New split w/ Supersedure cells present
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  1. #1
    Join Date
    Jun 2016
    Waynesville, Ohio

    Default New split w/ Supersedure cells present

    2nd year beekeeper here with a few questions on some new experiences. My overwintered hive was very strong this spring and was showing signs of swarming so I made my first split. After seeing quite a few supersedure cells with two full brood boxes I checkered a new brood box with plenty of brood, pollen, and honey, making sure that the supercedure cells we're present in the new box.

    Here's my question:

    If for whatever reason I get into the box and see that there are no eggs, or perhaps the new queen (given she's there) is a poor performing queen, what are my options.

    So far both hives seem to be doing swimmingly after a week, but I want to have a game plan when I get back in there next week as this past week was a wet and cold one after the split. I know most people re-queen in the fall and some whenever there is a poor performer, but what is the general consensus here? Can one even source a good queen this late into spring/early summer?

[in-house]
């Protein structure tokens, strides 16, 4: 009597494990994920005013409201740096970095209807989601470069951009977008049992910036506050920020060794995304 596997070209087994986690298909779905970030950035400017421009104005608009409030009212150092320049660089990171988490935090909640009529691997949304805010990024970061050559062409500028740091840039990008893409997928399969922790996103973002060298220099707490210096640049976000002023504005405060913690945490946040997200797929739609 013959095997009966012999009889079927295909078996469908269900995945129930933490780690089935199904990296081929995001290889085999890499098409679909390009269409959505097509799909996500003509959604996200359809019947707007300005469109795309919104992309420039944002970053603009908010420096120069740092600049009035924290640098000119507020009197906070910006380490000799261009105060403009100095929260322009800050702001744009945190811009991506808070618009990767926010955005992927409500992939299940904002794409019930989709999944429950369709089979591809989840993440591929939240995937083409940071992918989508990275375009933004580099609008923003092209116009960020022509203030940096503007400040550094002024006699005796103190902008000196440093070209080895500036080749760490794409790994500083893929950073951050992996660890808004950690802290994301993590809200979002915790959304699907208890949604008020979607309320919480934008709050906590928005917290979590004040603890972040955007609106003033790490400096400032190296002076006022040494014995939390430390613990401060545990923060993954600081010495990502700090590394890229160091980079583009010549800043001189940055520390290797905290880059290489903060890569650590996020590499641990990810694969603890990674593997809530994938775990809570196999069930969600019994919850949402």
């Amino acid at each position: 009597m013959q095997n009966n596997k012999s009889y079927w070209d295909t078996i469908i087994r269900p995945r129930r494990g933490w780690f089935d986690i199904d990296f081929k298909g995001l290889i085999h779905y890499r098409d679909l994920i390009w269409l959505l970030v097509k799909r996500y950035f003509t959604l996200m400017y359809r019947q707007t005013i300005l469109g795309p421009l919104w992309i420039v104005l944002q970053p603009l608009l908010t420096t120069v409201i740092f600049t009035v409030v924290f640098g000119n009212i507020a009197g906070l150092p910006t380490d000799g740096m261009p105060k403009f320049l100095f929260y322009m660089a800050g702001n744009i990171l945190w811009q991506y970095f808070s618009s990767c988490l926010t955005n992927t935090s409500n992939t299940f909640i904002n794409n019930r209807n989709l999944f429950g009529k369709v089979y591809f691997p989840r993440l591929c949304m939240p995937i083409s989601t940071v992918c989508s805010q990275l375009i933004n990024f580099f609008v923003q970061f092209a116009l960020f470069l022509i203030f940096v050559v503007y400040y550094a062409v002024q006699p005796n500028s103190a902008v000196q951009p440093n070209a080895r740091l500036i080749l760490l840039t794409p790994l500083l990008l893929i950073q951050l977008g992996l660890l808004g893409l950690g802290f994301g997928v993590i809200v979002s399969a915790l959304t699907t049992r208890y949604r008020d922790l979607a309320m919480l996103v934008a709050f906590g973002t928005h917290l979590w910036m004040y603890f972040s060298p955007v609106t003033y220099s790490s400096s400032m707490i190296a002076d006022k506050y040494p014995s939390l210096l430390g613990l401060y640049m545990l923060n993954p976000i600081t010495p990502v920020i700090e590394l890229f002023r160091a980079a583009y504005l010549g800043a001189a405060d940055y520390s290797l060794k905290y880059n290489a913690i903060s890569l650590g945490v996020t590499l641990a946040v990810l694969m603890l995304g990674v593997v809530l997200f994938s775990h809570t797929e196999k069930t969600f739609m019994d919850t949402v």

Any advice is greatly appreciated!


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  3. #2
    Join Date
    Jun 2013
    Rensselaer County, NY, USA

    Default Re: New split w/ Supersedure cells present

    Gosh, I have yet to even start to make my "good queens" for the year, and you are only in OH, so not that far from me in NY. There is plenty of time and if your hive was swarmy, they know when it is still a good time to make new queens.

    If there are only a few cells (less than 3) in each split, then you are all set. The bees will work it out, just fine. If there are more I would cull some of them (or make additional splits with them, if you have enough resources.)

    BTW, I never routinely re-queen. I keep my hives healthy and let the bees decide when it's a good time for a new queen, which usually only happens in their third summer, occasionally even in their fourth summer with me. All my queens are open-mated local mutts and they do very well for me.


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